Medical Research Council - London Institute of Medical Sciences

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Alzheimer's Society – The Longest Day Protein Plaques
21 June 2015

Protein Plaques

The prion protein is a pathogen that’s able to fold in multiple ways, causing prion diseases such as mad cow disease. These rare neurodegenerative conditions occur when prions get tangled in the brain tissue of mammals, forming protein clumps known as plaques. Luminescent compounds have previously been used to isolate and study prions – a technique which is now being used as a way to study the progression of Alzheimer’s. Alzheimer’s is known to share certain similarities with prion diseases – in the brains of Alzheimer’s patients amyloid-β and tau proteins form clumps around nerve cells. Recent studies on the amyloid-β plaques (pictured in blue) using the tools taken from prion research, revealed different strains of amyloid-β. This variation may explain why sufferers deteriorate at vastly different rates. Further studies hope to unveil the triggers behind the protein deposits, helping with the design of new therapeutic drugs.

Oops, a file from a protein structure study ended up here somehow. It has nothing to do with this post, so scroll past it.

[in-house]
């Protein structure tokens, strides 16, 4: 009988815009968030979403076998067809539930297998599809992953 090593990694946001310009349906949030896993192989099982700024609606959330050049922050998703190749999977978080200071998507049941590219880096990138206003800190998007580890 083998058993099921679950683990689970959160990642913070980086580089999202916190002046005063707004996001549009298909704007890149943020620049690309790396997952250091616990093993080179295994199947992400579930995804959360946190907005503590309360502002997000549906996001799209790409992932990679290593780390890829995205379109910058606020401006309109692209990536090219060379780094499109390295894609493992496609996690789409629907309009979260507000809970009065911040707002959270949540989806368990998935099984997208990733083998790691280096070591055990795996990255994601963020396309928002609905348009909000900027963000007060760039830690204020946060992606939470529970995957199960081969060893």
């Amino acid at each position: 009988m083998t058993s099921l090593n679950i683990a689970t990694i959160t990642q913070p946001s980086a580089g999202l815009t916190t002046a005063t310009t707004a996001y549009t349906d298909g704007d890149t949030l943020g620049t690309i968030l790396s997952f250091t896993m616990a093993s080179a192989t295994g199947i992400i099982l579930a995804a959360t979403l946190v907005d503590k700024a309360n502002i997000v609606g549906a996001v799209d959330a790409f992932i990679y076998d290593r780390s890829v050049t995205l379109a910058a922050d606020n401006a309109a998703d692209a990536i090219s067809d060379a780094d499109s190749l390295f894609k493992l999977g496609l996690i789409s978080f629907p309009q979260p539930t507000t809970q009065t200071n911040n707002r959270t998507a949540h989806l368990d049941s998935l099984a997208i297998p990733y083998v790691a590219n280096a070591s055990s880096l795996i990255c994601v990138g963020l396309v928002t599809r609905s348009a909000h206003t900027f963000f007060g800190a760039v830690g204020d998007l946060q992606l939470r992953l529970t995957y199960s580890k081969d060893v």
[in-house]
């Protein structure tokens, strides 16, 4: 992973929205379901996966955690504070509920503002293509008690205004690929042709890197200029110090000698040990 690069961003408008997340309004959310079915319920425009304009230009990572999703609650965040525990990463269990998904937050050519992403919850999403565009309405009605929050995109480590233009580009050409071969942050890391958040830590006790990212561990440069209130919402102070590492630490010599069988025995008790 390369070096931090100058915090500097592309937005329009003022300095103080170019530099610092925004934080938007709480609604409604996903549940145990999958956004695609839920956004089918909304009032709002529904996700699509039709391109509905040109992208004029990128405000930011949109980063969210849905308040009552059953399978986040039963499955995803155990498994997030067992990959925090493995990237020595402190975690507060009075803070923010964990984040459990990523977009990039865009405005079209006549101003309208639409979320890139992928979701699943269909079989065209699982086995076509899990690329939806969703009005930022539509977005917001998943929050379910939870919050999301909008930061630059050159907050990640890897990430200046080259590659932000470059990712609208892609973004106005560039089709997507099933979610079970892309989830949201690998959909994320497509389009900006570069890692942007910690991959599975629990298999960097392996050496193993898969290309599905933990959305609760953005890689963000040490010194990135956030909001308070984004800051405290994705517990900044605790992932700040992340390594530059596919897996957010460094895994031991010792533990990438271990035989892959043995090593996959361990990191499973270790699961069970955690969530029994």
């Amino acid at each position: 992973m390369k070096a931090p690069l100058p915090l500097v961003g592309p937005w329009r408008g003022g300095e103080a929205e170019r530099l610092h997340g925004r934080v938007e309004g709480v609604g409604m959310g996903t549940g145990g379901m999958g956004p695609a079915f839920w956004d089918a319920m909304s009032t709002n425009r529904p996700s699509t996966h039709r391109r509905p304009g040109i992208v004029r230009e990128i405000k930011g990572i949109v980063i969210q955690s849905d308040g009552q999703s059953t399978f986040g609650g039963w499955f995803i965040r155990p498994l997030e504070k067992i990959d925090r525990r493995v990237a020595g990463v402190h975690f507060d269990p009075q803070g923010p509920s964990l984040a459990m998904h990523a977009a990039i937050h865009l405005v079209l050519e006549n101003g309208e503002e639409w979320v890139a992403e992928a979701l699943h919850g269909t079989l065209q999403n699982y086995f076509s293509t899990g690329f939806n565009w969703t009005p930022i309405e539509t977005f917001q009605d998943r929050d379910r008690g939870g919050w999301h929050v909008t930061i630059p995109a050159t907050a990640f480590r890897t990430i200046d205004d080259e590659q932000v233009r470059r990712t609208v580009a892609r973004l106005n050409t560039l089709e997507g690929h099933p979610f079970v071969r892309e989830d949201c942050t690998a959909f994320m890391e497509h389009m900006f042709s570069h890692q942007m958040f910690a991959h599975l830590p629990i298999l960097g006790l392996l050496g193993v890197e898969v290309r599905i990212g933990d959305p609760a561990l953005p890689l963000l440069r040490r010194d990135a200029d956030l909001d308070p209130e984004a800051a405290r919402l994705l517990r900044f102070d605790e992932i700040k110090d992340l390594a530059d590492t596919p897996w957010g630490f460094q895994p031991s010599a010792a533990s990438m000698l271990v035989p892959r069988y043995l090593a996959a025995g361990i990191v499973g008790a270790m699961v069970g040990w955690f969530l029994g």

Written by Helen Thomas

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